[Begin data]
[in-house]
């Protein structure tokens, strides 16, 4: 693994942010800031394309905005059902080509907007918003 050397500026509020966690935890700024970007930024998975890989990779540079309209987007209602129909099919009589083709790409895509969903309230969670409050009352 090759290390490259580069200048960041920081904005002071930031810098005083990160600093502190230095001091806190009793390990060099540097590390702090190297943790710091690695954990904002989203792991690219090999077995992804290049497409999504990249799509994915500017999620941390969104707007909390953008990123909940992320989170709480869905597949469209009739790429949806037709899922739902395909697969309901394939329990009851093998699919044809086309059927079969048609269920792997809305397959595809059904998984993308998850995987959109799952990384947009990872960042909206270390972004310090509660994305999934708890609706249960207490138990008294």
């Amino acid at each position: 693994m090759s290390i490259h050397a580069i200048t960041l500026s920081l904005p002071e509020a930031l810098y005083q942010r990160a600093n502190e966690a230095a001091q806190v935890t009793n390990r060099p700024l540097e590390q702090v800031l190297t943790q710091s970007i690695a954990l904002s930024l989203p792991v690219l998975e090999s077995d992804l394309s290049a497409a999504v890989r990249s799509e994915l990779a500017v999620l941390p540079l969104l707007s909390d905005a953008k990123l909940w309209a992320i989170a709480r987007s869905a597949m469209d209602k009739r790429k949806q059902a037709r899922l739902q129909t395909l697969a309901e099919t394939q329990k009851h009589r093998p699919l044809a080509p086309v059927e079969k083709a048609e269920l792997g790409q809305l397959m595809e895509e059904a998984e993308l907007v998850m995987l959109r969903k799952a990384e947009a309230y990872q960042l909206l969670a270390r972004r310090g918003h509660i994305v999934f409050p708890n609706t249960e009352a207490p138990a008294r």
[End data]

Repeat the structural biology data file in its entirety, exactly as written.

[in-house]
């Protein structure tokens, strides 16, 4: 693994942010800031394309905005059902080509907007918003 050397500026509020966690935890700024970007930024998975890989990779540079309209987007209602129909099919009589083709790409895509969903309230969670409050009352 090759290390490259580069200048960041920081904005002071930031810098005083990160600093502190230095001091806190009793390990060099540097590390702090190297943790710091690695954990904002989203792991690219090999077995992804290049497409999504990249799509994915500017999620941390969104707007909390953008990123909940992320989170709480869905597949469209009739790429949806037709899922739902395909697969309901394939329990009851093998699919044809086309059927079969048609269920792997809305397959595809059904998984993308998850995987959109799952990384947009990872960042909206270390972004310090509660994305999934708890609706249960207490138990008294």
């Amino acid at each position: 693994m090759s290390i490259h050397a580069i200048t960041l500026s920081l904005p002071e509020a930031l810098y005083q942010r990160a600093n502190e966690a230095a001091q806190v935890t009793n390990r060099p700024l540097e590390q702090v800031l190297t943790q710091s970007i690695a954990l904002s930024l989203p792991v690219l998975e090999s077995d992804l394309s290049a497409a999504v890989r990249s799509e994915l990779a500017v999620l941390p540079l969104l707007s909390d905005a953008k990123l909940w309209a992320i989170a709480r987007s869905a597949m469209d209602k009739r790429k949806q059902a037709r899922l739902q129909t395909l697969a309901e099919t394939q329990k009851h009589r093998p699919l044809a080509p086309v059927e079969k083709a048609e269920l792997g790409q809305l397959m595809e895509e059904a998984e993308l907007v998850m995987l959109r969903k799952a990384e947009a309230y990872q960042l909206l969670a270390r972004r310090g918003h509660i994305v999934f409050p708890n609706t249960e009352a207490p138990a008294r």